Palestinian Elections Could Solidify the Peace
Post-vote negotiations will be on a more equal footing
WITH Palestinian elections scheduled for Jan. 20, the Arab-Israeli peace process is about to cross a critical threshold that will most likely involve the inauguration of Yasser Arafat as the Palestinian president. Israeli and Palestinian opponents of the peace process are coming to recognize that there is no turning back from a free and fair Palestinian election. Though it will be some time before the possibility of a peace-process reversal can be ruled out entirely, in less than two weeks hopes of turning back the process will be far less realistic.
On the ground, electoral preparations have been going on for months, with European Union officials serving in an advisory capacity. Over 1 million Palestinians may be eligible to vote, and the days remaining before the election will provide little time for anything but a rudimentary campaign as individuals and groups rush to get their message out to the people.
For the Palestinians, the new 89-member council will provide a political forum for leaders besides Mr. Arafat, perhaps lessening his dominance of the political debate. If Palestinian democrats like Haider Abdel-Shafi, Hanan Ashrawi, and Faisel Husseini gain greater influence, the pressure for human rights and openness in the West Bank and Gaza would increase. Such voices could provide an important counter-pressure to Israeli security demands that often translate into human rights violations and crackdowns in areas under Palestinian control.
Though many of the council members are likely to be longtime Palestinian activists, the election also could serve as a platform for the development of a new generation of leadership, a healthy development for any society.
Of course, for Palestinians, the greatest consequence of the elections will be the legitimization of the Palestinian leadership, the unique stamp provided by electoral success. In internal and external relations, the Palestinian leadership will be able to act with a higher degree of authority. Moreover, opponents of all kinds will have a much harder time challenging the entire Israeli-Palestinian peace process that began with secret talks in Oslo in the summer of 1993.
For Likud and the Israeli right, an elected Palestinian leadership raises the costs of freezing or rolling back the peace process, greatly reducing the viability of such an approach. For a host of economic, military, and political reasons, no Israeli government can afford to alienate the United States and the European Union, not to mention the Arab countries who have begun to establish ties with Israel. The electoral stamp will crystallize these impediments to any rollback. This realization has not been lost on Israeli rightists. In the last few months of 1995, Likud leaders, including even hard-liner Ariel Sharon, began to begrudgingly accept the Oslo agreements.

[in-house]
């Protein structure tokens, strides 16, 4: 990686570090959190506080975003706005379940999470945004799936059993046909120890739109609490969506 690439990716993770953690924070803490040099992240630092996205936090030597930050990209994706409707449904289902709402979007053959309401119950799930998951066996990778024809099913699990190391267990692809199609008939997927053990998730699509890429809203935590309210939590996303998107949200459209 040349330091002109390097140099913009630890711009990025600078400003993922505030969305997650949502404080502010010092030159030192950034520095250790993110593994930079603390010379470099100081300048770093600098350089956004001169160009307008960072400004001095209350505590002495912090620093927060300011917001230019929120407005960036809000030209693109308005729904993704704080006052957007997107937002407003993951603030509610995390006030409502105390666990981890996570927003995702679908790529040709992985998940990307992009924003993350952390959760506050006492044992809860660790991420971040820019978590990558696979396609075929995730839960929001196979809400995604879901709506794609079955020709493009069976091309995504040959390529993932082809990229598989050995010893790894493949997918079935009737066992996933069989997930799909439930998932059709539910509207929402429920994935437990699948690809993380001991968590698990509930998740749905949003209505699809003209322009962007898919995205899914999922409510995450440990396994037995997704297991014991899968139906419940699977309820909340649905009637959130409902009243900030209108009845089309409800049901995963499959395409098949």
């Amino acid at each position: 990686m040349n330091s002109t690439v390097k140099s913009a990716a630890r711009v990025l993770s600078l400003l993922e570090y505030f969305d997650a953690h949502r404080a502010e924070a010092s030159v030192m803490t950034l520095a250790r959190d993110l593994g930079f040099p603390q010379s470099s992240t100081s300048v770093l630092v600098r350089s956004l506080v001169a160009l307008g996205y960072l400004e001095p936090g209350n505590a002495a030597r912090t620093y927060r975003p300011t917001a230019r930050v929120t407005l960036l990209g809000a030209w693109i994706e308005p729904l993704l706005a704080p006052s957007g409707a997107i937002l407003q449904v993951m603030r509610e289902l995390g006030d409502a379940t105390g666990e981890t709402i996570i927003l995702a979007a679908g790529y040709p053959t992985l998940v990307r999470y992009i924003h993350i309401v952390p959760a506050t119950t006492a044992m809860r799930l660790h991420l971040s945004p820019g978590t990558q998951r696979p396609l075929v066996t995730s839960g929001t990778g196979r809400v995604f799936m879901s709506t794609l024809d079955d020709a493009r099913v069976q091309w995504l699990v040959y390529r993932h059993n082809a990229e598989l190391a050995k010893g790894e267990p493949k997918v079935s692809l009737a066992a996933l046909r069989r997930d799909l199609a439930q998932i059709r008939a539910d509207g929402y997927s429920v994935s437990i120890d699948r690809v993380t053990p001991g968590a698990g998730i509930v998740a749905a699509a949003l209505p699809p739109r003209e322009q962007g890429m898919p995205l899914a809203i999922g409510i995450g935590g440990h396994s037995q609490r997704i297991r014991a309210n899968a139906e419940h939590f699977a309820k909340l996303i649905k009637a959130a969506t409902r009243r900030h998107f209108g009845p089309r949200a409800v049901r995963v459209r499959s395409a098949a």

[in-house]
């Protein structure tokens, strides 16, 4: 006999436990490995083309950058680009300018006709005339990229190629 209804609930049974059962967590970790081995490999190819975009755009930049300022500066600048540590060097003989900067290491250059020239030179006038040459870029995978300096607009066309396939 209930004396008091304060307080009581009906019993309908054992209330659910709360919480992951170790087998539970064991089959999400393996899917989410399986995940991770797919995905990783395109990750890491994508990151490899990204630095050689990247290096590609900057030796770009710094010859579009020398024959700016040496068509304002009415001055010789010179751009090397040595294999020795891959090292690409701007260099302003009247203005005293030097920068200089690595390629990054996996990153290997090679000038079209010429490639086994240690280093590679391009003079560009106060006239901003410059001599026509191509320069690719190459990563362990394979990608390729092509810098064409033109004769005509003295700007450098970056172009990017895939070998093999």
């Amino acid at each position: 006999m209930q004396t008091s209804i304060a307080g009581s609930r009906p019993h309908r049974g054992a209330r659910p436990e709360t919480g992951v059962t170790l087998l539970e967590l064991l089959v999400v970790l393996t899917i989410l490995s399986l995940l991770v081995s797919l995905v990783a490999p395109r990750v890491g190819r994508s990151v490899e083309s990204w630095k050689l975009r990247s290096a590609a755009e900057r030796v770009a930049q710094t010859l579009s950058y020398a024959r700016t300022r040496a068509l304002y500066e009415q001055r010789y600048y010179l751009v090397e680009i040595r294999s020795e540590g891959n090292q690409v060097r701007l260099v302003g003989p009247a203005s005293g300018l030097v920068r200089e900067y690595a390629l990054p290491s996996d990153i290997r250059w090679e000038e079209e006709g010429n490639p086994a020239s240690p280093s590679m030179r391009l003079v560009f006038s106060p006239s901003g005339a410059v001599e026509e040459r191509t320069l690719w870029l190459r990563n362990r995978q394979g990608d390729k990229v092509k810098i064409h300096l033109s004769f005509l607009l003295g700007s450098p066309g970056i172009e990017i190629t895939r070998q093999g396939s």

Among the Palestinian opposition, the response of the Democratic Front for the Liberation of Palestine, the Islamic Jihad, the Popular Front for the Liberation of Palestine-General Command, and especially Hamas remains ambiguous. For Palestinians who until now have rejected the Oslo process, the elections force a major decision. Rhetoric notwithstanding, are you in or out?
Joining the elections compromises opposition to the peace process, but staying out precludes access to the spoils of government and risks complete marginalization as the process continues to move forward. An Islamic party, the Islamic National Salvation, has been formed and may be serving as a cover for Hamas figures; a few other Hamas activists registered as independents. Though the legitimacy of the elections would be greater if the so-called rejectionists take part, the more serious political damage from a boycott will probably be to the boycotters themselves.
From the standpoint of the negotiations, the elections could be the beginning of the equalization of the Israeli-Palestinian talks. The dominance of the Israeli government in forging agreements with those representing fledgling Palestinian institutions has been clear throughout the talks. In the long term, this sense that Israel is dictating the terms contributes to the hesitation to embrace the peace process on the part of many average Palestinians. Steps that move in the direction of equalization begin to remove the motives for a continued confrontational relationship. Israel should keep this in mind after the elections if it's tempted to consider blocking new Palestinian legislation. An Israeli veto sends a destructive message to the Palestinian community.
Even Syria may decide that Palestinian elections are significant and put aside its opposition to the Oslo agreements. In any case, the increase of Palestinian legitimacy and increasing marginalization of opponents will push the Israeli-Palestinian peace process much closer to the point of no return.